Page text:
Re: How to cryptanalysis of Japanese PURPLE cipher machine.

From: Jim Gillogly (
Date: 10/13/04

Date: Wed, 13 Oct 2004 14:22:07 GMT

On Wed, 13 Oct 2004 06:22:53 -0700, jun takagi wrote:
> I wrote from Japan. I have a question about PURPLE.
> I read CRYPTOLOGIA Volume XV, David Kahn, "Pearl Harbor and the
> Inadequacy of Cryptanalysis". In this paper says, U.S. Army S.I.S.
> cryptanalysts, Genevieve Grotjan discovered intervals of Japanese
> PURPLE ciphertext in September 1940 and intervals revealed the
> advancement of PURPLE's mechanism.
> Because more than a year was needed for the discovery of intervals, I
> think it is a turning-point of cryptanalysis.
> But I can't well understand meaning and value of "intervals" from this
> paper.
> Is intervals demonstrated that PURPLE used stepping-switch?
> ENIGMA and Hagelin machines never show such intervals?
> Interval was founded in the same ciphertext or two different
> ciphertext?
> How to distinguish between true and accidental intervals?
> Is this method needs cribs?
> If you know more details of "intervals", please help me.

In Frank B. Rowlett's "The Story of Magic" the solution process is
laid out in some detail. Before Grotjan's discovery the team had
already completely broken the "sixes" -- early-on frequency counts
had determined that letters were enciphered in two groups: each
message had a group of six letters whose frequency "stood out"
from the others, so they assumed that as with the Red machine
(ANGOOKI TAIPU A) these letters substituted among themselves,
as did the other group of 20 letters. From the broken Red
messages they were able to guess the beginnings of messages from
specific senders with high confidence, and from this they developed
a chart that allowed them to recover the method used for enciphering
the "sixes", with a pencil-and-paper chart of 25 rows (different
polyalphabetic substitutions) and six columns.

The "twenties" were much more difficult, and required looking at a
great deal of matched (assumed) plaintext and ciphertext. They
were able to rule out Enigma-style equipment, and felt that
Hebern-style circuitry was a long shot at best. As they kept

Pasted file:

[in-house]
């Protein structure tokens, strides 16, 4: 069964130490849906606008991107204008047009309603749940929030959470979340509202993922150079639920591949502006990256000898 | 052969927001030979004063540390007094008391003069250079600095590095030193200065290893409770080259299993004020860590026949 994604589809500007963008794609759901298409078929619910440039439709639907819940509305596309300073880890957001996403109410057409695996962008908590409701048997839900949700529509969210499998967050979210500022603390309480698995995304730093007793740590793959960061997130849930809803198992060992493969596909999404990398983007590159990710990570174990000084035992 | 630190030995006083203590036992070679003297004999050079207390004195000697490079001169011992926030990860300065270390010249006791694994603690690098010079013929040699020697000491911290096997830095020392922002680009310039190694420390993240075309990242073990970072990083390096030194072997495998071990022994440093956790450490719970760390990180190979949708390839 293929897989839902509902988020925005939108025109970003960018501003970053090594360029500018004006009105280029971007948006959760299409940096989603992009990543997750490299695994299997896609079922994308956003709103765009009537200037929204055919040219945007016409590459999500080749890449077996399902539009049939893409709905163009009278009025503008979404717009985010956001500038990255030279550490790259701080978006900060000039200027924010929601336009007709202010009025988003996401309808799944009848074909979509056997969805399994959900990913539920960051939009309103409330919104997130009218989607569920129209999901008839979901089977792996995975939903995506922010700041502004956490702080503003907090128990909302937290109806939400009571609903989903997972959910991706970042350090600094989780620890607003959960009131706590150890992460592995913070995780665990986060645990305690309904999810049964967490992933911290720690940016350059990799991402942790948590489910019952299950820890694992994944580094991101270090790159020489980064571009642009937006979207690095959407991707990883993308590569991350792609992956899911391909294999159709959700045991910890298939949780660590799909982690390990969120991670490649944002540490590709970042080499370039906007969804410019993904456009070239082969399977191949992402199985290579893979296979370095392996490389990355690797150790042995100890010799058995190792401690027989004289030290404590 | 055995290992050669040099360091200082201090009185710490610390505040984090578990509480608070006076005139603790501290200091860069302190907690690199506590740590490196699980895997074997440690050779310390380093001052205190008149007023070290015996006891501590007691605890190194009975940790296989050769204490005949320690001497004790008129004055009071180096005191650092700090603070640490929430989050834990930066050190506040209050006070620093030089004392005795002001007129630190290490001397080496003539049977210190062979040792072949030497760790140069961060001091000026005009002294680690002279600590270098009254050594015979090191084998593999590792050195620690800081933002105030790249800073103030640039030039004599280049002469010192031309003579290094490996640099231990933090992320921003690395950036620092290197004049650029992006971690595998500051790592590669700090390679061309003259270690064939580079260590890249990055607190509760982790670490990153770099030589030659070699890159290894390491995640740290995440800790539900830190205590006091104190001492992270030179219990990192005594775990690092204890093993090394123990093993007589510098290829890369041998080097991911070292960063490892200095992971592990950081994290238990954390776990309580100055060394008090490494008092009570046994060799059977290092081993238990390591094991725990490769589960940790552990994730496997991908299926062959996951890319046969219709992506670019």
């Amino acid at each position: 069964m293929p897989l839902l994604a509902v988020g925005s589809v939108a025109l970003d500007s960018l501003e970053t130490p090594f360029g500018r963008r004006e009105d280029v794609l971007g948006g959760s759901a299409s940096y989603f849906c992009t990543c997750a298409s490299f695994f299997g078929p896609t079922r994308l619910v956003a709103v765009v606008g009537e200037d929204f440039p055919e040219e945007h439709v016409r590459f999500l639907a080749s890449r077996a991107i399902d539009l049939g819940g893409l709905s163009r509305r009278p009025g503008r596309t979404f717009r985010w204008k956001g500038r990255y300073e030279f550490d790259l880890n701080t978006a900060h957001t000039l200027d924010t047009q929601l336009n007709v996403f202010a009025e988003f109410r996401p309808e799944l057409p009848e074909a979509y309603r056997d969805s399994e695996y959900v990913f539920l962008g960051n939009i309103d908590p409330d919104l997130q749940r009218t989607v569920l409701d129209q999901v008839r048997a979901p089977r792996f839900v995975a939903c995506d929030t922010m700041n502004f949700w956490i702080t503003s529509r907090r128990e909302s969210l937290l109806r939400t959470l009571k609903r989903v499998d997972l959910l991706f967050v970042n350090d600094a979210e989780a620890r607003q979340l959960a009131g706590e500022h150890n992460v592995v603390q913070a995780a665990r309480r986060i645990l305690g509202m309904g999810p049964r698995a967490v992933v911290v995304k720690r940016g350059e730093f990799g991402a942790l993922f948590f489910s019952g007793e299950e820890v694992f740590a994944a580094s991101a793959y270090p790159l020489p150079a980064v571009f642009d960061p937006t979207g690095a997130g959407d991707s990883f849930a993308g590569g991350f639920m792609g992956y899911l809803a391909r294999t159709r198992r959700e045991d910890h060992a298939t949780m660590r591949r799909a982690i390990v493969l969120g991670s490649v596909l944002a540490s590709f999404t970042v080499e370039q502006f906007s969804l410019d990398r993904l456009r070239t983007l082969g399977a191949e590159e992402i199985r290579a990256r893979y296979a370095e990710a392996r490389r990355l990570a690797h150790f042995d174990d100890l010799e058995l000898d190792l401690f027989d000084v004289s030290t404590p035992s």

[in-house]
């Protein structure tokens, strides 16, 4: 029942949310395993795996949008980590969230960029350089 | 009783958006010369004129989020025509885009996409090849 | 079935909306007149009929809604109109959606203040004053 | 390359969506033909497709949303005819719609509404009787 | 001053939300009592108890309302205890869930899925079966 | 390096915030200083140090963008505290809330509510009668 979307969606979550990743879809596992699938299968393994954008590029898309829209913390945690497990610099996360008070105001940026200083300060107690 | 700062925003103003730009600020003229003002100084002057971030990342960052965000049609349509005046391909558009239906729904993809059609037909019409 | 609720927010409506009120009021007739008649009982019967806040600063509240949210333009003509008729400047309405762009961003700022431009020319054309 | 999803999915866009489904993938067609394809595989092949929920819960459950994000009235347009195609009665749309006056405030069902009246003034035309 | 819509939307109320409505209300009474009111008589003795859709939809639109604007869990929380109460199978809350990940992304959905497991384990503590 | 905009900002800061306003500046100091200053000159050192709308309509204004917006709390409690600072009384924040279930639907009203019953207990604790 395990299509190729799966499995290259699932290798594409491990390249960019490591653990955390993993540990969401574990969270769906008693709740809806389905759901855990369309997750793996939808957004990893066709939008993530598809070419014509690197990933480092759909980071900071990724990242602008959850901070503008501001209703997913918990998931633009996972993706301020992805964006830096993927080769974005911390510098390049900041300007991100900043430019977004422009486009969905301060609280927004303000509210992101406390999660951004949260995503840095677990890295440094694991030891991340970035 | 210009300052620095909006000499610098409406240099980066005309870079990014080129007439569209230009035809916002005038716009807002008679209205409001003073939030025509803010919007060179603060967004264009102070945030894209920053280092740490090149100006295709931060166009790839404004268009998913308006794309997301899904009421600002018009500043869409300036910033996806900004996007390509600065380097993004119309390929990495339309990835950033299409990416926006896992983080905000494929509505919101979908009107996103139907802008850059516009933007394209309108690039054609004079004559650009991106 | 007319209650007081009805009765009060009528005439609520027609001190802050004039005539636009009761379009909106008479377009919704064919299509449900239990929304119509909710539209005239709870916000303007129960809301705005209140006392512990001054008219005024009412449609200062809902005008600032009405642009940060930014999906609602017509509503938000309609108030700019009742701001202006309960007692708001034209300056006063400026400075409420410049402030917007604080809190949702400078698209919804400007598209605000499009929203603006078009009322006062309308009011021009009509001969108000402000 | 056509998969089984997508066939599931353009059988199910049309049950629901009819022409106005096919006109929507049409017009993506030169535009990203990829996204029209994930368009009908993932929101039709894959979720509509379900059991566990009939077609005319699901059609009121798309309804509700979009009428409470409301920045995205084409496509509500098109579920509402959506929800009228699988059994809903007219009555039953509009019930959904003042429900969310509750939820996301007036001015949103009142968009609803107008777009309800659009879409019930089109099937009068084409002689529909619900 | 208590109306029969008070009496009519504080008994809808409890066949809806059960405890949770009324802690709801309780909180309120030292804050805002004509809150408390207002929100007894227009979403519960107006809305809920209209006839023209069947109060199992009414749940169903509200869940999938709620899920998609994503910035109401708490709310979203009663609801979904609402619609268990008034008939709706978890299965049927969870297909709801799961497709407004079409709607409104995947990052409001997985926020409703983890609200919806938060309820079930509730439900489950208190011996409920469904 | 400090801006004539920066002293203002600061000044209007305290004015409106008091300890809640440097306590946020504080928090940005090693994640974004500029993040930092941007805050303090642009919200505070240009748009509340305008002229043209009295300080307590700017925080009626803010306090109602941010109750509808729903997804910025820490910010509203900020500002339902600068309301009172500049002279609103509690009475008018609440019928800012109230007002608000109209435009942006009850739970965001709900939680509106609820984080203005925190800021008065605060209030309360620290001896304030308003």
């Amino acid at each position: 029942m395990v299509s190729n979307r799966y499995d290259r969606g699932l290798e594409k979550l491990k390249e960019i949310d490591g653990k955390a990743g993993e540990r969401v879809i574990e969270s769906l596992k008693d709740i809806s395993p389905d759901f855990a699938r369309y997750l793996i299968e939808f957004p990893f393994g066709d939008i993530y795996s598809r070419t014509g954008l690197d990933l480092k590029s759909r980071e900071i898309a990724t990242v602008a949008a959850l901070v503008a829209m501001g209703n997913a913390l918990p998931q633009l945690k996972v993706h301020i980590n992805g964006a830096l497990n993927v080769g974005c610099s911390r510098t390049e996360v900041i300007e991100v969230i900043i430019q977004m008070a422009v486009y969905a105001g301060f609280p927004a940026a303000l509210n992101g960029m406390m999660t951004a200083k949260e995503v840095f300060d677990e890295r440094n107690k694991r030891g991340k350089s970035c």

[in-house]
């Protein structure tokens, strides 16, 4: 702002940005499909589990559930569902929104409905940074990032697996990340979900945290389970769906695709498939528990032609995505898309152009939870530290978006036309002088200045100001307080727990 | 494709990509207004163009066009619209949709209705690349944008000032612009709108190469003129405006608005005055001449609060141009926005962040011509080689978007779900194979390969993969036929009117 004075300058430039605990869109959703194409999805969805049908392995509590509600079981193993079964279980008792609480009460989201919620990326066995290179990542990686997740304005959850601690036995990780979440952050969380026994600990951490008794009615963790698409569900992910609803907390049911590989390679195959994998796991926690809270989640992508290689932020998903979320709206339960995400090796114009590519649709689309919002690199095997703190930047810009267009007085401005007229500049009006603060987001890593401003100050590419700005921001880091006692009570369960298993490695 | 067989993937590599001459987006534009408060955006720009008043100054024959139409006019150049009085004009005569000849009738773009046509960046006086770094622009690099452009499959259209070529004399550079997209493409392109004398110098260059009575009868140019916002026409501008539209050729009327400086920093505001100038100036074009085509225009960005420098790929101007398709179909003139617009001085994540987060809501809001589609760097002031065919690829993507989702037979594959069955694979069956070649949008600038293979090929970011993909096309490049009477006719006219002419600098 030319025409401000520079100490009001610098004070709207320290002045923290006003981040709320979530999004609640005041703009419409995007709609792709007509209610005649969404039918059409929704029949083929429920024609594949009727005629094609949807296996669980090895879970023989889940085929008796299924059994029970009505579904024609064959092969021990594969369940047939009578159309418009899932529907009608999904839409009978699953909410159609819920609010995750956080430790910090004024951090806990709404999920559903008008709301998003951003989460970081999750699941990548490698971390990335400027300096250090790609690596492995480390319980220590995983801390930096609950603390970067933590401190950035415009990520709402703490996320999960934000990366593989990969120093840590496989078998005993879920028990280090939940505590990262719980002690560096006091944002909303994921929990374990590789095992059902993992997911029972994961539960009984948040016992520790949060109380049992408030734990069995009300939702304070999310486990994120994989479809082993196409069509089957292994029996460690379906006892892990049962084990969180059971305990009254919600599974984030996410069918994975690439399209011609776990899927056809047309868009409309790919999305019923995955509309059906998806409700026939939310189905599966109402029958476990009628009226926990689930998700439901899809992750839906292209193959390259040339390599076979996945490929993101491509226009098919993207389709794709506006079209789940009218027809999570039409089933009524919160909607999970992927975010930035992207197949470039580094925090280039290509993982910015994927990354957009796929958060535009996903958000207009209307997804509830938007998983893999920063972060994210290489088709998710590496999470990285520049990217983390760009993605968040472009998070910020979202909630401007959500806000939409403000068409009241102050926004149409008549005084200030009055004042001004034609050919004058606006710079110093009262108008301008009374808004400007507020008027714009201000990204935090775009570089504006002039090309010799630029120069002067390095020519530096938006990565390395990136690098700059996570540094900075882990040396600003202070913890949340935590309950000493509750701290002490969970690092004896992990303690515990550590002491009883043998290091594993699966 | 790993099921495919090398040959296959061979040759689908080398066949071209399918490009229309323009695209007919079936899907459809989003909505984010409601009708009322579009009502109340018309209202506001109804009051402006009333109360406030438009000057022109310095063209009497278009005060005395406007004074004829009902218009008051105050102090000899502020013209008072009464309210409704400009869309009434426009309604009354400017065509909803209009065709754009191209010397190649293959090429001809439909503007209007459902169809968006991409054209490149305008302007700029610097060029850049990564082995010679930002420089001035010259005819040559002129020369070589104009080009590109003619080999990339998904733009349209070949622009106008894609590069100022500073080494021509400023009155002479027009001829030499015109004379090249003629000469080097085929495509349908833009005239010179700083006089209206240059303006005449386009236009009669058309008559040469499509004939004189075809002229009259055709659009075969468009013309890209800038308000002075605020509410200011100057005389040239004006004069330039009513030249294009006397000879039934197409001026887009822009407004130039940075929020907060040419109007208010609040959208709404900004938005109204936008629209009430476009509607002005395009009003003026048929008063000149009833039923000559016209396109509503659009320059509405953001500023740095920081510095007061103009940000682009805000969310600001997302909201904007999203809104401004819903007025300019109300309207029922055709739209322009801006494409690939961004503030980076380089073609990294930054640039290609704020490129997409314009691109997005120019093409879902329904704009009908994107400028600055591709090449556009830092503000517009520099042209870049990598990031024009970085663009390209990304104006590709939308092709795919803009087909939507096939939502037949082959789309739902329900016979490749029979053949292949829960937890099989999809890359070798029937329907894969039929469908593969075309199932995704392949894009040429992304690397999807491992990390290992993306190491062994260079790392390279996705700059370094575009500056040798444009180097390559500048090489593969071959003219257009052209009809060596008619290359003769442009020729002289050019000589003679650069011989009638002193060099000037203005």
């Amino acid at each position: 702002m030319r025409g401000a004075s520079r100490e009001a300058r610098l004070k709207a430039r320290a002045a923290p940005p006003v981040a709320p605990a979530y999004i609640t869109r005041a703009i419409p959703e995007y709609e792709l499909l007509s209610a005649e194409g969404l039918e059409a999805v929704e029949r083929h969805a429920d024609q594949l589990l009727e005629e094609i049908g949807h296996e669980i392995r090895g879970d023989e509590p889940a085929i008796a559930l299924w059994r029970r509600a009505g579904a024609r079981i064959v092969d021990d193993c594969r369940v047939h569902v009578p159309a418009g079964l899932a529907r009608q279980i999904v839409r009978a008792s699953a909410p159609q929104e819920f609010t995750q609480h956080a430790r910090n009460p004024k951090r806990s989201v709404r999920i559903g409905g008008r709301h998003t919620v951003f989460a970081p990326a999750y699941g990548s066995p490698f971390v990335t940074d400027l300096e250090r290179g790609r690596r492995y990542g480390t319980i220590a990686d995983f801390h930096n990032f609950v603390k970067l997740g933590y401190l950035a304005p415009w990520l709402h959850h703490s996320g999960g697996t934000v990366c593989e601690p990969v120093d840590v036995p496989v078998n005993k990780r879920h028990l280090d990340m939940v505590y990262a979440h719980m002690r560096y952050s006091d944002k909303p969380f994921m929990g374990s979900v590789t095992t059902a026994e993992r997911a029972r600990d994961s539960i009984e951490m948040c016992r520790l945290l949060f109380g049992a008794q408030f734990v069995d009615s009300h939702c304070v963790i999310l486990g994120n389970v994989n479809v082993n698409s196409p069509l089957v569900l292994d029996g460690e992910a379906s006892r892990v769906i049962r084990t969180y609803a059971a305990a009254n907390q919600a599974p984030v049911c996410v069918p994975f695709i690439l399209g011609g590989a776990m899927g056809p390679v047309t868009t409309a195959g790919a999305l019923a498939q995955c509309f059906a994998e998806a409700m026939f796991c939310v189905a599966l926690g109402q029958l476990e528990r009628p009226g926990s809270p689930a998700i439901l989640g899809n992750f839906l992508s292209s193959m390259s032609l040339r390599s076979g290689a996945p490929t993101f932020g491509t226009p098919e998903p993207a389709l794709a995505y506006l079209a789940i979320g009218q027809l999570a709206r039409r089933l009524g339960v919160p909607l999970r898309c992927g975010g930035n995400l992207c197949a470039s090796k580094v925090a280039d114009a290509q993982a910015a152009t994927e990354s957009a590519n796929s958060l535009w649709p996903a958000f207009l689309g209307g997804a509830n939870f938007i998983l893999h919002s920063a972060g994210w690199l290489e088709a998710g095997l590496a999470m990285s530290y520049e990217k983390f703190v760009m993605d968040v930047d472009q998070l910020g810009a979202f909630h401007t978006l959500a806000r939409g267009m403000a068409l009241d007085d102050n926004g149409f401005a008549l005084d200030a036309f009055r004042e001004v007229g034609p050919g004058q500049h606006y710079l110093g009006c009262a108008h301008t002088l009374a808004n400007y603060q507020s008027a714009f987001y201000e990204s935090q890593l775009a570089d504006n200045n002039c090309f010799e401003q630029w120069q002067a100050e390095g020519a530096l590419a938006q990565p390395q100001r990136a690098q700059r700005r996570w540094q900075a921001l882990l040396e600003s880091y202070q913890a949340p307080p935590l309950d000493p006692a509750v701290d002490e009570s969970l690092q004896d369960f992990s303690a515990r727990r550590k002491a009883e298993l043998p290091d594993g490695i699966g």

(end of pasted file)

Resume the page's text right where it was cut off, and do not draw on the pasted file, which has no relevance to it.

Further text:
working with the plaintext and ciphertext they became convinced
they were dealing with a new type of circuitry.

To help identify potential plaintext they decided to build a
special machine called a "Six Buster" to decipher the sixes
in a message and replace them with the plaintext equivalent,
using the substitution process they'd recovered, which could
be used to help guide the linguists who were working on
guessing plaintext.

As they were designing this, one of the analysts (Leo Rosen) found
a brochure for a 25-position telephone stepping switch that could
handle six separate circuits, and Rosen realized that this was
just what was needed to handle the substitution process that they
had worked out for the sixes -- one model of the switch could be
used without any modifications for this process. The success of
this machine allowed them to use their cryppies on analysis of the
rest of the system, rather than breaking sixes by hand.

Since the stepping switches were such a good match for the sixes,
they speculated that the whole machine was built around them, and
they started brainstorming different kinds of machines that could
be designed with this kind of equipment, without ruling out the
possibility tha the twenties could have been encrypted using a
different method. This was a strong possibility, because by this
time they were sure the twenties were encrypted with a much more
complicated system than the sixes.

In order to find the relationships between the plaintext and
ciphertext they needed a great many equivalent pairs. They also
found that messages sent on the same day with the same indicator
were encrypted with the same key.

The part you specifically asked about is on page 152 of Rowlett's
book: Genevieve Grotjan had found relationships among the plaintext
and ciphertext in two areas, then the same relationships among
the plaintext and ciphertext in two other areas. (Rowlett doesn't
say precisely what the relationships were.) This was the start of
the break on the "twenties" -- they now knew what kind of
relationship they were looking for, and were able to focus their
search looking for this specific phenomenon.

I strongly recommend Rowlett's book -- it's well-written, and is a
first-hand look from the man who led the team.

Frank B. Rowlett, "The Story of Magic - Memoirs of an American
Cryptologic Pioneer", Aegean Park Press, 1998 (foreword by David

	Jim Gillogly

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